Sunday,21 October, 2018
Current issue | Issue 1380, (8 - 14 February 2018)
Sunday,21 October, 2018
Issue 1380, (8 - 14 February 2018)

Ahram Weekly

More than just energy

Experts believe that Egypt’s Zohr gas field will have major benefits for the wider economy as well as for the country’s energy needs, reports Ahmed Kotb

 

Egypt’s Zohr gas field
The giant Zohr field contains an estimated 30 trillion cubic feet of gas

In addition to bringing Egypt closer to reaching self-sufficiency in natural gas, the Zohr gas field will likely be a much-needed source of funds for the wider economy, notably by helping the country repay its growing external debt, experts have said.

President Abdel-Fattah Al-Sisi inaugurated the first stage of production at the Zohr field, which lies off-shore in the Mediterranean Sea, last week in a ceremony in which he stressed the importance of the project for the country’s wider economy and to support its foreign reserves.

Egypt has been able to keep its reserves stable or growing since it started an economic reform programme in 2016 aided by loans from entities such as the International Monetary Fund (IMF). While the country’s external debt stood at $81 billion in January, according to the Ministry of Finance, Egypt’s foreign reserves increased to a record high of $38.2 billion.

The massive off-shore Zohr field, about 190km north of Port Said and 1,500m deep, contains an estimated 30 trillion cubic feet of natural gas. Production at the field is now 400 million cubic feet per day, up from 350 million in December when it started an initial phase of production.

“The production from the Zohr Field will help Egypt achieve self-sufficiency in natural gas and cut its imports bill,” Tarek Al-Molla, the minister of petroleum, said. The field will immediately save Egypt more than $60 million per month in liquefied natural gas imports, and the country will be able to save $250 million per month by the end of 2018, he said.

“Starting production at the Zohr Field is a gift from God as Egypt needs the revenue as soon as possible,” Hamed Abu Hamza, a former UN economic advisor, said.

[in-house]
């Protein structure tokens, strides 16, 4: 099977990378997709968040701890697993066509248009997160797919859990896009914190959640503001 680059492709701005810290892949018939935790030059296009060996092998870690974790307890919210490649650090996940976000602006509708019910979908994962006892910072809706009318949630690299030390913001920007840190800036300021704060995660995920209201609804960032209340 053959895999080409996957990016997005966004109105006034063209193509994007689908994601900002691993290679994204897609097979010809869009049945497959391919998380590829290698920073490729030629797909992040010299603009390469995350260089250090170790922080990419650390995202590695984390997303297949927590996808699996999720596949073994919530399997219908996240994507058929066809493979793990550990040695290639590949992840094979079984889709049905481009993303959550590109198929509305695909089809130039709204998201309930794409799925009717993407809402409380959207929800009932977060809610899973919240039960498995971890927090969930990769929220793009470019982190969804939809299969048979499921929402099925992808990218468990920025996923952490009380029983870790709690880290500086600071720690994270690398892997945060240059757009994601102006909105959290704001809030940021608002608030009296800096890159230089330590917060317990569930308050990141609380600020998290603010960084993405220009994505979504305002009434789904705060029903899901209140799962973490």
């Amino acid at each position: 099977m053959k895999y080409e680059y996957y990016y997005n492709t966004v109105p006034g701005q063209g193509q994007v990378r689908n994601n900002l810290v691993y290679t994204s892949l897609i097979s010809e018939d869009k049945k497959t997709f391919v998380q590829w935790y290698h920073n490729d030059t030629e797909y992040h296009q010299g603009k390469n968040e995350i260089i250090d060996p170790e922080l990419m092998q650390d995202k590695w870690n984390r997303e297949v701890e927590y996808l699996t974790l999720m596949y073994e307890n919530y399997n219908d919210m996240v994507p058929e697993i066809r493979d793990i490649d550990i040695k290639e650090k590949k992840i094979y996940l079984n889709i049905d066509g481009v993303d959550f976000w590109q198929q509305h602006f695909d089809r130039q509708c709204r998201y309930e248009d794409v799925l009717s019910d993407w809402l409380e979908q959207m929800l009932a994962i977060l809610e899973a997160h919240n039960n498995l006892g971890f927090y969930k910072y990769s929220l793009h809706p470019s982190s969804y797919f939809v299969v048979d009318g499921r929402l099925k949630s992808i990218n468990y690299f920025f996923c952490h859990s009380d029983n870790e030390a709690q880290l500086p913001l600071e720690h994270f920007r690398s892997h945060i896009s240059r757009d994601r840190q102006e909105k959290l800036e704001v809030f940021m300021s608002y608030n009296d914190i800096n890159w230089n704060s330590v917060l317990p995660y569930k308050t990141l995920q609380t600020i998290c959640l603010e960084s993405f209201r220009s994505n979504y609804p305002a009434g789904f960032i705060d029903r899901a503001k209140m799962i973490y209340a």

Egypt is scheduled to repay about $12 billion in loans and interest in 2018, Abu Hamza said, and the money saved from the imports bill of natural gas will help ease the burden.

Total investment in the Zohr field is estimated to be $12 billion by the end of stage two in 2019, which will see production at full capacity. More than $5 billion has already been invested in the project, according to the Petroleum Ministry. The field started operation only 28 months after its discovery, which is unique given that similar discoveries elsewhere have taken six to eight years before production started.

According to the website of the Italian company Eni, which owns 60 per cent of the project, the story of the field dates back to 2012 when 15 exploration areas came up for tender. “Digging offshore oil wells in the Mediterranean Sea had never produced good results in the past, but Eni had to decide quickly whether to bid for the tender when a new opportunity arose,” the company said, adding that in August 2015 the field turned out to be a sensational discovery.

In 2016, stakes in the Shorouk concession at the field were sold to the oil companies British Petroleum and Rosneft, the former receiving 10 per cent of the concession and the latter 30 per cent.

Al-Molla said at the Egypt Petroleum Show 2018 on Sunday that 1.6 billion cubic feet of gas per day had been added to Egypt’s production of natural gas in 2017. The new production was added by four fields including Zohr, which began production in December 2017. Egypt’s current production of natural gas is 5.5 billion cubic feet per day.

“Production will exceed six billion cubic feet per day by the end of 2018,” the minister said, explaining that gas production from the Zohr field alone would rise to one billion cubic feet per day by the middle of 2018 and is expected to reach 1.7 billion by the end of the year.

The Zohr Field should produce 2.7 billion cubic feet of gas per day in 2019, about 50 per cent of Egypt’s total production, Al-Molla said. Egypt consumes about six billion cubic feet of natural gas per day. “The country is steadily moving towards becoming a regional hub for trade and the circulation of oil and gas,” he added.

Egypt had become a huge importer of natural gas after the country had been among exporters for a significant time, Abu Hamza said, but now it could restore its energy balance. “Egypt can start exporting natural gas again by the beginning of 2019,” he said, by which time more investment in different sectors could be carried out as a result of the stability of the energy supply.

“This means more job opportunities and the solving of supply problems to factories using natural gas that used to have to shut down at times of crisis,” Abu Hamza said.

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